How to Extract 7z Files in Linux

How to Extract 7z Files in Linux

Managing compressed files in Linux can be a manageable task. With tools like 7-zip, users can seamlessly handle and extract various archive formats. The 7z format has gained immense popularity due to its high compression ratios and robust encryption features. However, many Linux distributions do not come with a pre-installed archiver for 7z, primarily due to its proprietary nature and the open-source ethos of the Linux community. Whether you’ve just completed a 7-zip download or are searching for efficient ways to unzip content, our guide offers comprehensive insights to navigate this gap and simplify the extraction process.

What is 7-Zip?

7-Zip is a free and open-source file archiver that allows users to compress files into archives. It uses its 7z format and supports other standard formats, such as ZIP, RAR, and TAR, to name a few. The software is known for its high compression ratio. It can be used for personal and commercial purposes without licensing costs. Unlike many other software solutions, users don’t need to purchase a license to use 7-Zip, making it cost-effective. When pitted against other archivers, 7-Zip is an excellent choice due to its performance, reliability, and freedom from licensing restrictions.

7-Zip Unpacking Process 

Here’s a basic overview of the unpacking process:

#1 Installing p7zip

Before you can extract 7z files, you need to have the p7zip package installed. This package provides tools to work with 7z files in Linux.

On Debian/Ubuntu and derivatives:

sudo apt update
sudo apt install p7zip-full

On Fedora:

sudo dnf install p7zip


sudo yum install p7zip

On Arch Linux and derivatives:

sudo pacman -S p7zip

#2 Navigate to the Directory

Using the terminal, navigate to the directory where your 7z file is located. For example:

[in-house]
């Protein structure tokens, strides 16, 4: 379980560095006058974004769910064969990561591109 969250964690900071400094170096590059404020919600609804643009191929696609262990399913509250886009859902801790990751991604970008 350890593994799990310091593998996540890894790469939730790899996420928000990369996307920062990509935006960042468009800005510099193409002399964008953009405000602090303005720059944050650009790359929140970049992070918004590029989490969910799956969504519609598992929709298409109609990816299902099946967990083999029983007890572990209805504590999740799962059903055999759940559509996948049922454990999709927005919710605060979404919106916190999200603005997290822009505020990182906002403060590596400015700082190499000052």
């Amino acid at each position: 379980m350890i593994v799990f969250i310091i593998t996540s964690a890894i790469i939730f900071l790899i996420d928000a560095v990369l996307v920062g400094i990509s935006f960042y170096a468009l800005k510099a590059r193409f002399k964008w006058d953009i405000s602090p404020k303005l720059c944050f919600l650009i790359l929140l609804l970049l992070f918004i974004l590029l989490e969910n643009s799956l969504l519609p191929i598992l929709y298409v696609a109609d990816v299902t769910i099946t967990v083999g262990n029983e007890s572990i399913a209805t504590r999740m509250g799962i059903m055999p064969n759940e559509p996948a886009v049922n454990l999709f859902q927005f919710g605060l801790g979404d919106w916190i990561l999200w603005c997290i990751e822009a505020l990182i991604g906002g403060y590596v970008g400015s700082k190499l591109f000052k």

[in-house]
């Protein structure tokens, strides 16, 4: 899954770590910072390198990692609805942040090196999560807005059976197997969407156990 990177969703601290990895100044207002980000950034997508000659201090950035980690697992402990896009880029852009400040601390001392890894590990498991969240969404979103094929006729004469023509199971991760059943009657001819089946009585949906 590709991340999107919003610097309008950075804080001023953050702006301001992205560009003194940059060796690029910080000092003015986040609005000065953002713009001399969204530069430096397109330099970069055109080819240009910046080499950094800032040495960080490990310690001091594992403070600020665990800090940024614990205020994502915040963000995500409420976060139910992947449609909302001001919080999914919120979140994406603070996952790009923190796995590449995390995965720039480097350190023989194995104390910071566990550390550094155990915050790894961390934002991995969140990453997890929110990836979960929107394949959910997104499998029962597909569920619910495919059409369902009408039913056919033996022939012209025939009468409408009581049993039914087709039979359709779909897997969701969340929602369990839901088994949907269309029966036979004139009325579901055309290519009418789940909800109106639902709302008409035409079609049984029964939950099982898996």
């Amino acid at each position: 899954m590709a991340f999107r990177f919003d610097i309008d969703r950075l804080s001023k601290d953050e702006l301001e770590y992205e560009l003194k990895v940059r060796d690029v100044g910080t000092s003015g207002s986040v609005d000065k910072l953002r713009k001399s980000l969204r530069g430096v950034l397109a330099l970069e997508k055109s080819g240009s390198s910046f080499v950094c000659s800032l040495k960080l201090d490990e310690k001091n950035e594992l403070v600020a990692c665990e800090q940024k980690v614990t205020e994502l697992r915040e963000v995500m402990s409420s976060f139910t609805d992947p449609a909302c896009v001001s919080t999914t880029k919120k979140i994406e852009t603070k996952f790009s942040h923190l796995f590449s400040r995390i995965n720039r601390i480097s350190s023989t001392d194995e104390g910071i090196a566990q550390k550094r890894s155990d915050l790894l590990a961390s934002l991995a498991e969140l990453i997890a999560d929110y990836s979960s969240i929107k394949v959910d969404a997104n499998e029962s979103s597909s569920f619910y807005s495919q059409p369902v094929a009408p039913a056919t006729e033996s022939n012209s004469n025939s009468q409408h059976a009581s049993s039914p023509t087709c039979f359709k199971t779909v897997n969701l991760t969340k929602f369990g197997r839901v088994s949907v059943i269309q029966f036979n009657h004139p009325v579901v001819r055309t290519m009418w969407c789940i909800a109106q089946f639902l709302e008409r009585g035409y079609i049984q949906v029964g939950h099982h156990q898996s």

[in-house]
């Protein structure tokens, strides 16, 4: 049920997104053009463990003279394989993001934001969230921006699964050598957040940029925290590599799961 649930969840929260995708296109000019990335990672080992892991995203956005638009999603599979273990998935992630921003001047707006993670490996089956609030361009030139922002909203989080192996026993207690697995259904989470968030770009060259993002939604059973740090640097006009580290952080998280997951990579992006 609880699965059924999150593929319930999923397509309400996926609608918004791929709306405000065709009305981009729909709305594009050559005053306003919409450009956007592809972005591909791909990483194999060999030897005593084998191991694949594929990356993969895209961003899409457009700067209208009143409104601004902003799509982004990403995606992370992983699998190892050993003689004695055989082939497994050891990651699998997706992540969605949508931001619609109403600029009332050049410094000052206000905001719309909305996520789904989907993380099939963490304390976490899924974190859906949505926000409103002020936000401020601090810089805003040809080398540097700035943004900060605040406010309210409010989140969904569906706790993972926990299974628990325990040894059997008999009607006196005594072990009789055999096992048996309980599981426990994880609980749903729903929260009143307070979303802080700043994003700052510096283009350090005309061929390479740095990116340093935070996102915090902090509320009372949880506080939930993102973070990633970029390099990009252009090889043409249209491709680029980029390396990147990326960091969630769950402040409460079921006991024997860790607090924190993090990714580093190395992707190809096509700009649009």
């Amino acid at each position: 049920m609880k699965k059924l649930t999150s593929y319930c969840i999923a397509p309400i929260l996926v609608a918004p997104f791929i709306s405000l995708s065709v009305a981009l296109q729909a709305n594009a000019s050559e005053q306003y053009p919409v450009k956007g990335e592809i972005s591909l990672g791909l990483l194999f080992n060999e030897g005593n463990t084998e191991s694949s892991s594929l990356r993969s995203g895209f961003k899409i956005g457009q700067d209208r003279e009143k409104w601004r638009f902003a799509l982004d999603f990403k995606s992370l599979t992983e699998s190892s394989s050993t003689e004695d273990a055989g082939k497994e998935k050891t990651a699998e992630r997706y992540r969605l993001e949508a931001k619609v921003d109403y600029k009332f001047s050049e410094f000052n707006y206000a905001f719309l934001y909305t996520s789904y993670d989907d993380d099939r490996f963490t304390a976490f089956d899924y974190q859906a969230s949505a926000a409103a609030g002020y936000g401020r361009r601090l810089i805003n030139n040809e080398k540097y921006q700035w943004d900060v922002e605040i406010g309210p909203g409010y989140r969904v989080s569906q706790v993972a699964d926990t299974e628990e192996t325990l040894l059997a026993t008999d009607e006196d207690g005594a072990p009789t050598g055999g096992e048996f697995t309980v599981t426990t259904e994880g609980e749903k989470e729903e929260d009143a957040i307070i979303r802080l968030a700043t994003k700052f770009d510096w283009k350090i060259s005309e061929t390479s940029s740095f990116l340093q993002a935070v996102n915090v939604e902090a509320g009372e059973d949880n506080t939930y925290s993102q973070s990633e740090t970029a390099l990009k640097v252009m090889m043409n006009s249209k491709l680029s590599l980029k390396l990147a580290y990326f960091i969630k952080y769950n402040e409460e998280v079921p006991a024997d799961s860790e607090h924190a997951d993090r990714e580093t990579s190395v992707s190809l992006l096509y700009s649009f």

cd /path/to/directory/

#3 Extract the 7z File

To extract a 7z file, use the following command:

7za x yourfile.7z

For this command:

  • ‘x’ stands for extract.
  • ‘yourfile.7z’ should be replaced with the name of your 7z file.

#4 Verify the Contents

After extraction, you can list the contents of the directory to ensure the files were extracted correctly:

Please note:

  • If you encounter any password-protected 7z files, you’ll be prompted to enter the password during the extraction process.
  • p7zip also provides a 7z command, but the 7za variant is a standalone executable that supports fewer archive formats but is compatible with the 7z format.

#5 Common 7-Zip Commands

The 7z command in Linux, part of the p7zip package, comes with a variety of arguments (or commands) that dictate how it should operate. Here are some of the most common arguments and their basic descriptions:

aAdd files to archive..
dDelete files from archive.
eExtract files from archive (without using directory names)
lList contents of archive
tTest integrity of archive
uUpdate files to archive..
xExtract files with full paths

For example, if you have a file named “sample.7z” and you want to extract it, the command would be:

7z x sample.7z

The sample output should be:

output display of the '7z x sample.7z' command indicating the extraction of an archive.

In terms of the 7z commands, the one that we mentioned here are just some basic commands and options. The 7z tool has a comprehensive set of features and capabilities, so it’s always a good idea to refer to the manual page (man 7z) or the help command (7z –help) for a full list and detailed explanations.


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